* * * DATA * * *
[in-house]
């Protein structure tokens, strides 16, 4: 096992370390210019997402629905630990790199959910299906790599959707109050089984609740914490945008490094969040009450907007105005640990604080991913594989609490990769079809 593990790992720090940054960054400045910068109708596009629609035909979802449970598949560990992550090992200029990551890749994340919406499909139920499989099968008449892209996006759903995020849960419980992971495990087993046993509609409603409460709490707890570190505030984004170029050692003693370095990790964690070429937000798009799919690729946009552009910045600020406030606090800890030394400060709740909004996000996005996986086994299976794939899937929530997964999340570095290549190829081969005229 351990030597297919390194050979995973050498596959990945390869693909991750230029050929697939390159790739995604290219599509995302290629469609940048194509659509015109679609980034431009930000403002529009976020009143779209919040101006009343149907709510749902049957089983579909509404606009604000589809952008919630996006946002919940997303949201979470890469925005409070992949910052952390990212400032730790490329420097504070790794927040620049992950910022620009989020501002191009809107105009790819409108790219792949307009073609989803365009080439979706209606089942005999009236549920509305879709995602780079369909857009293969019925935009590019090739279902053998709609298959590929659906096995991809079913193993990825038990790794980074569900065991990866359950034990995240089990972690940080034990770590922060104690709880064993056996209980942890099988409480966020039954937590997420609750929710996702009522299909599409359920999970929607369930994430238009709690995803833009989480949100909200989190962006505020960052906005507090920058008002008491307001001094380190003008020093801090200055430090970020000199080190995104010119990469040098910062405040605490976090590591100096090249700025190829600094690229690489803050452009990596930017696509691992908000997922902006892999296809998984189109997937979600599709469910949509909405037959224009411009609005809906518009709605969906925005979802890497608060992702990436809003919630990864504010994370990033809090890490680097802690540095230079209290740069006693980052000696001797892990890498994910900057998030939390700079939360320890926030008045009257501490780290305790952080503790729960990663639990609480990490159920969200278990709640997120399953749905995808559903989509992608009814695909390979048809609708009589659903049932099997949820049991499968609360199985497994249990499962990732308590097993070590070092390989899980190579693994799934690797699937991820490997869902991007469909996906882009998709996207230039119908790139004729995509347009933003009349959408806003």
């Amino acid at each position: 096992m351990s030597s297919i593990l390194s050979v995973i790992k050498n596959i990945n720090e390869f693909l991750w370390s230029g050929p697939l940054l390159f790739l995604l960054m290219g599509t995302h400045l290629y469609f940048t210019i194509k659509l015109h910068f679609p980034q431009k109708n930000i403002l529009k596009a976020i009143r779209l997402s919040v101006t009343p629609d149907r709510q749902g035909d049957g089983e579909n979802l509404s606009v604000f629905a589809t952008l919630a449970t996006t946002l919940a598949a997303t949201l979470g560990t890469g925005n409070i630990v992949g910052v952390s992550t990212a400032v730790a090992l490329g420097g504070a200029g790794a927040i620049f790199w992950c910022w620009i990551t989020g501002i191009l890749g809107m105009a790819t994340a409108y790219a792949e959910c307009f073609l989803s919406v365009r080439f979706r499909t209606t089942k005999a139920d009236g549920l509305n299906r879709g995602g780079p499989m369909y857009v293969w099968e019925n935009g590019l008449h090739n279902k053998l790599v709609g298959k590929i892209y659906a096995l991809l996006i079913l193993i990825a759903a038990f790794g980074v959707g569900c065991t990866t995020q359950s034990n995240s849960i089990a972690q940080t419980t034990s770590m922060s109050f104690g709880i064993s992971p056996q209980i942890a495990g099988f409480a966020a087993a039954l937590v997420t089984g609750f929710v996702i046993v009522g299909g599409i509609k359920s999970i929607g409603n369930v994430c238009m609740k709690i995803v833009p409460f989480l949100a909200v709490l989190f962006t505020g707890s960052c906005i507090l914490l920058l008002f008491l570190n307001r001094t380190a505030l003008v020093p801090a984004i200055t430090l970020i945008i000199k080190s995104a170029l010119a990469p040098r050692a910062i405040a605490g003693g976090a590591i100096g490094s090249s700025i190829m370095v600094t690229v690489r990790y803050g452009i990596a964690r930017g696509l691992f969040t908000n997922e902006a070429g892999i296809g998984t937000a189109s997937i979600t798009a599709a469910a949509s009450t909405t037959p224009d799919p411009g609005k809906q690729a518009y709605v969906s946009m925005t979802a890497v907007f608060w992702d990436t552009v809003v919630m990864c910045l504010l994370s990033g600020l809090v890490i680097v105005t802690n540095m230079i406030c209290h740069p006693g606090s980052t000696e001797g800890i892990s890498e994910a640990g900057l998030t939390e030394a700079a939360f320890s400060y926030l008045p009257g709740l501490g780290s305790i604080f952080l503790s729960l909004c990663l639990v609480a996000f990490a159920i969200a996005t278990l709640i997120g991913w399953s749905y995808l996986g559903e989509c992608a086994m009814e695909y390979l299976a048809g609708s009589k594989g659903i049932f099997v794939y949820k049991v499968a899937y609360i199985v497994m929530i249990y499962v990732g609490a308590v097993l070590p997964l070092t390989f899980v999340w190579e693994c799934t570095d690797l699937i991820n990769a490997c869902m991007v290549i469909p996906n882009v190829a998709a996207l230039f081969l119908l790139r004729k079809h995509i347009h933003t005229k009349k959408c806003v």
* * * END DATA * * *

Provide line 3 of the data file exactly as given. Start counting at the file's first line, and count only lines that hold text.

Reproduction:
């Amino acid at each position: 096992m351990s030597s297919i593990l390194s050979v995973i790992k050498n596959i990945n720090e390869f693909l991750w370390s230029g050929p697939l940054l390159f790739l995604l960054m290219g599509t995302h400045l290629y469609f940048t210019i194509k659509l015109h910068f679609p980034q431009k109708n930000i403002l529009k596009a976020i009143r779209l997402s919040v101006t009343p629609d149907r709510q749902g035909d049957g089983e579909n979802l509404s606009v604000f629905a589809t952008l919630a449970t996006t946002l919940a598949a997303t949201l979470g560990t890469g925005n409070i630990v992949g910052v952390s992550t990212a400032v730790a090992l490329g420097g504070a200029g790794a927040i620049f790199w992950c910022w620009i990551t989020g501002i191009l890749g809107m105009a790819t994340a409108y790219a792949e959910c307009f073609l989803s919406v365009r080439f979706r499909t209606t089942k005999a139920d009236g549920l509305n299906r879709g995602g780079p499989m369909y857009v293969w099968e019925n935009g590019l008449h090739n279902k053998l790599v709609g298959k590929i892209y659906a096995l991809l996006i079913l193993i990825a759903a038990f790794g980074v959707g569900c065991t990866t995020q359950s034990n995240s849960i089990a972690q940080t419980t034990s770590m922060s109050f104690g709880i064993s992971p056996q209980i942890a495990g099988f409480a966020a087993a039954l937590v997420t089984g609750f929710v996702i046993v009522g299909g599409i509609k359920s999970i929607g409603n369930v994430c238009m609740k709690i995803v833009p409460f989480l949100a909200v709490l989190f962006t505020g707890s960052c906005i507090l914490l920058l008002f008491l570190n307001r001094t380190a505030l003008v020093p801090a984004i200055t430090l970020i945008i000199k080190s995104a170029l010119a990469p040098r050692a910062i405040a605490g003693g976090a590591i100096g490094s090249s700025i190829m370095v600094t690229v690489r990790y803050g452009i990596a964690r930017g696509l691992f969040t908000n997922e902006a070429g892999i296809g998984t937000a189109s997937i979600t798009a599709a469910a949509s009450t909405t037959p224009d799919p411009g609005k809906q690729a518009y709605v969906s946009m925005t979802a890497v907007f608060w992702d990436t552009v809003v919630m990864c910045l504010l994370s990033g600020l809090v890490i680097v105005t802690n540095m230079i406030c209290h740069p006693g606090s980052t000696e001797g800890i892990s890498e994910a640990g900057l998030t939390e030394a700079a939360f320890s400060y926030l008045p009257g709740l501490g780290s305790i604080f952080l503790s729960l909004c990663l639990v609480a996000f990490a159920i969200a996005t278990l709640i997120g991913w399953s749905y995808l996986g559903e989509c992608a086994m009814e695909y390979l299976a048809g609708s009589k594989g659903i049932f099997v794939y949820k049991v499968a899937y609360i199985v497994m929530i249990y499962v990732g609490a308590v097993l070590p997964l070092t390989f899980v999340w190579e693994c799934t570095d690797l699937i991820n990769a490997c869902m991007v290549i469909p996906n882009v190829a998709a996207l230039f081969l119908l790139r004729k079809h995509i347009h933003t005229k009349k959408c806003v």